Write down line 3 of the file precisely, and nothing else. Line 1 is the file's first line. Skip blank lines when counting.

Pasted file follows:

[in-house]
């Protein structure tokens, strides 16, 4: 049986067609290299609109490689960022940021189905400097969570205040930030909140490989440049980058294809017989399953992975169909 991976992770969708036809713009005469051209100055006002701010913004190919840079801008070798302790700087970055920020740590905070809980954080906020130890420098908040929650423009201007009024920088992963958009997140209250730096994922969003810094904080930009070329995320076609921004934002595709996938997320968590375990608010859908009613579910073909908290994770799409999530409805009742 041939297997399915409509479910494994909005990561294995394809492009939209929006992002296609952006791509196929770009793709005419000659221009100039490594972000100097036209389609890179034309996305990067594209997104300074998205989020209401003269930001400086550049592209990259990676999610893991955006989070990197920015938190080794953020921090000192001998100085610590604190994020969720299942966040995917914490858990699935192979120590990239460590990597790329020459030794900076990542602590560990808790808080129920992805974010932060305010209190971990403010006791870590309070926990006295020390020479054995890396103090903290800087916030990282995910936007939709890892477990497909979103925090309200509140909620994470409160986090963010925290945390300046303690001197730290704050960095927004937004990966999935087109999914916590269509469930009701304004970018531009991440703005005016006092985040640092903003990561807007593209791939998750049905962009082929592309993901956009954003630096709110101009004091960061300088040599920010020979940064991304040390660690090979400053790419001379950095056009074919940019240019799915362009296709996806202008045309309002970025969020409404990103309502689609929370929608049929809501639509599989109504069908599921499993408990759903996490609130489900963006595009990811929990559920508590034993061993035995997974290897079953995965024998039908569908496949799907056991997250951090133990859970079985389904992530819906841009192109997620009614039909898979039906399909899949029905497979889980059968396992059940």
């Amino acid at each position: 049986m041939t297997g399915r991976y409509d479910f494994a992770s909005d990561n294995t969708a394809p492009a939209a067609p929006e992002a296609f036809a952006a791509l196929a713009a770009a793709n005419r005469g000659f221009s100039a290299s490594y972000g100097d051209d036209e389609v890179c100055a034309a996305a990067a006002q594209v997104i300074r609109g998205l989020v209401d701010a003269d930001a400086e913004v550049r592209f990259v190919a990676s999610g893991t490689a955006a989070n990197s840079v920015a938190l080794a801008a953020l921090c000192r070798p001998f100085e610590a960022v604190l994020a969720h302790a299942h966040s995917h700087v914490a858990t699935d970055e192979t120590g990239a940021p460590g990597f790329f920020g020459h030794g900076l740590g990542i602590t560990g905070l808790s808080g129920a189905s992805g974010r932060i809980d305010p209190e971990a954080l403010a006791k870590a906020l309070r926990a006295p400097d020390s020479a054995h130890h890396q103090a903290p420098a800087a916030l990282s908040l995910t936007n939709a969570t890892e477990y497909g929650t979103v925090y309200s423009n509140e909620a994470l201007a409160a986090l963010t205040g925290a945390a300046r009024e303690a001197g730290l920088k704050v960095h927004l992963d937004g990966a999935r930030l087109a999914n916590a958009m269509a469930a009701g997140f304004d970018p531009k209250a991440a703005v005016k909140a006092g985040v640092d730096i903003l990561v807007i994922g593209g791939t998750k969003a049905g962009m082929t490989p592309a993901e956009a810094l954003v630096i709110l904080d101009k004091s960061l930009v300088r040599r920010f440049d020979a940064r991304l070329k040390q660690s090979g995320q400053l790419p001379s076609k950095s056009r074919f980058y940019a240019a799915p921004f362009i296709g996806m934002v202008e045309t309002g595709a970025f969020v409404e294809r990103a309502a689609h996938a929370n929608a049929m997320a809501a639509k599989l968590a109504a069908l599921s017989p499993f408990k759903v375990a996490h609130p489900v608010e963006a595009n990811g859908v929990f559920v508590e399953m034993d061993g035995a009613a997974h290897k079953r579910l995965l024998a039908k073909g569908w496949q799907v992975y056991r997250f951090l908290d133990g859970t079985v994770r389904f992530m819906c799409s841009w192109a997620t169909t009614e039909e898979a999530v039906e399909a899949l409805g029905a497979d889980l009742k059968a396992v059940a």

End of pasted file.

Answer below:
């Amino acid at each position: 049986m041939t297997g399915r991976y409509d479910f494994a992770s909005d990561n294995t969708a394809p492009a939209a067609p929006e992002a296609f036809a952006a791509l196929a713009a770009a793709n005419r005469g000659f221009s100039a290299s490594y972000g100097d051209d036209e389609v890179c100055a034309a996305a990067a006002q594209v997104i300074r609109g998205l989020v209401d701010a003269d930001a400086e913004v550049r592209f990259v190919a990676s999610g893991t490689a955006a989070n990197s840079v920015a938190l080794a801008a953020l921090c000192r070798p001998f100085e610590a960022v604190l994020a969720h302790a299942h966040s995917h700087v914490a858990t699935d970055e192979t120590g990239a940021p460590g990597f790329f920020g020459h030794g900076l740590g990542i602590t560990g905070l808790s808080g129920a189905s992805g974010r932060i809980d305010p209190e971990a954080l403010a006791k870590a906020l309070r926990a006295p400097d020390s020479a054995h130890h890396q103090a903290p420098a800087a916030l990282s908040l995910t936007n939709a969570t890892e477990y497909g929650t979103v925090y309200s423009n509140e909620a994470l201007a409160a986090l963010t205040g925290a945390a300046r009024e303690a001197g730290l920088k704050v960095h927004l992963d937004g990966a999935r930030l087109a999914n916590a958009m269509a469930a009701g997140f304004d970018p531009k209250a991440a703005v005016k909140a006092g985040v640092d730096i903003l990561v807007i994922g593209g791939t998750k969003a049905g962009m082929t490989p592309a993901e956009a810094l954003v630096i709110l904080d101009k004091s960061l930009v300088r040599r920010f440049d020979a940064r991304l070329k040390q660690s090979g995320q400053l790419p001379s076609k950095s056009r074919f980058y940019a240019a799915p921004f362009i296709g996806m934002v202008e045309t309002g595709a970025f969020v409404e294809r990103a309502a689609h996938a929370n929608a049929m997320a809501a639509k599989l968590a109504a069908l599921s017989p499993f408990k759903v375990a996490h609130p489900v608010e963006a595009n990811g859908v929990f559920v508590e399953m034993d061993g035995a009613a997974h290897k079953r579910l995965l024998a039908k073909g569908w496949q799907v992975y056991r997250f951090l908290d133990g859970t079985v994770r389904f992530m819906c799409s841009w192109a997620t169909t009614e039909e898979a999530v039906e399909a899949l409805g029905a497979d889980l009742k059968a396992v059940a």